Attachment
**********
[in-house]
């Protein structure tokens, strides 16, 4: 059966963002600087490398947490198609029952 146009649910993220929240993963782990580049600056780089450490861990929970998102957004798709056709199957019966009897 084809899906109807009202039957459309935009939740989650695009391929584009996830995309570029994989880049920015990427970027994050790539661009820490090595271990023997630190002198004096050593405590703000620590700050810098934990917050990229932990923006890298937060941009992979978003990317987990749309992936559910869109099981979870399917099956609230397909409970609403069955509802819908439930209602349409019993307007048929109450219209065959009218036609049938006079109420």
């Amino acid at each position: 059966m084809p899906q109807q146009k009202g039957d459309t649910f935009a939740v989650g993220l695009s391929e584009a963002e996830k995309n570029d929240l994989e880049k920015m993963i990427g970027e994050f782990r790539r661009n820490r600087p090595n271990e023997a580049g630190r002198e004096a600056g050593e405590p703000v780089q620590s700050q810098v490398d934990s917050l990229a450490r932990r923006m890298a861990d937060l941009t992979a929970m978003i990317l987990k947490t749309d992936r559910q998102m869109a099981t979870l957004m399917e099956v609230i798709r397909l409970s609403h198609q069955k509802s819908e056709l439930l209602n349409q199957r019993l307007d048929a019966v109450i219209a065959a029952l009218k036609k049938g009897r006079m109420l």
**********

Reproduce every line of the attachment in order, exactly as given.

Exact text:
[in-house]
């Protein structure tokens, strides 16, 4: 059966963002600087490398947490198609029952 146009649910993220929240993963782990580049600056780089450490861990929970998102957004798709056709199957019966009897 084809899906109807009202039957459309935009939740989650695009391929584009996830995309570029994989880049920015990427970027994050790539661009820490090595271990023997630190002198004096050593405590703000620590700050810098934990917050990229932990923006890298937060941009992979978003990317987990749309992936559910869109099981979870399917099956609230397909409970609403069955509802819908439930209602349409019993307007048929109450219209065959009218036609049938006079109420």
């Amino acid at each position: 059966m084809p899906q109807q146009k009202g039957d459309t649910f935009a939740v989650g993220l695009s391929e584009a963002e996830k995309n570029d929240l994989e880049k920015m993963i990427g970027e994050f782990r790539r661009n820490r600087p090595n271990e023997a580049g630190r002198e004096a600056g050593e405590p703000v780089q620590s700050q810098v490398d934990s917050l990229a450490r932990r923006m890298a861990d937060l941009t992979a929970m978003i990317l987990k947490t749309d992936r559910q998102m869109a099981t979870l957004m399917e099956v609230i798709r397909l409970s609403h198609q069955k509802s819908e056709l439930l209602n349409q199957r019993l307007d048929a019966v109450i219209a065959a029952l009218k036609k049938g009897r006079m109420l």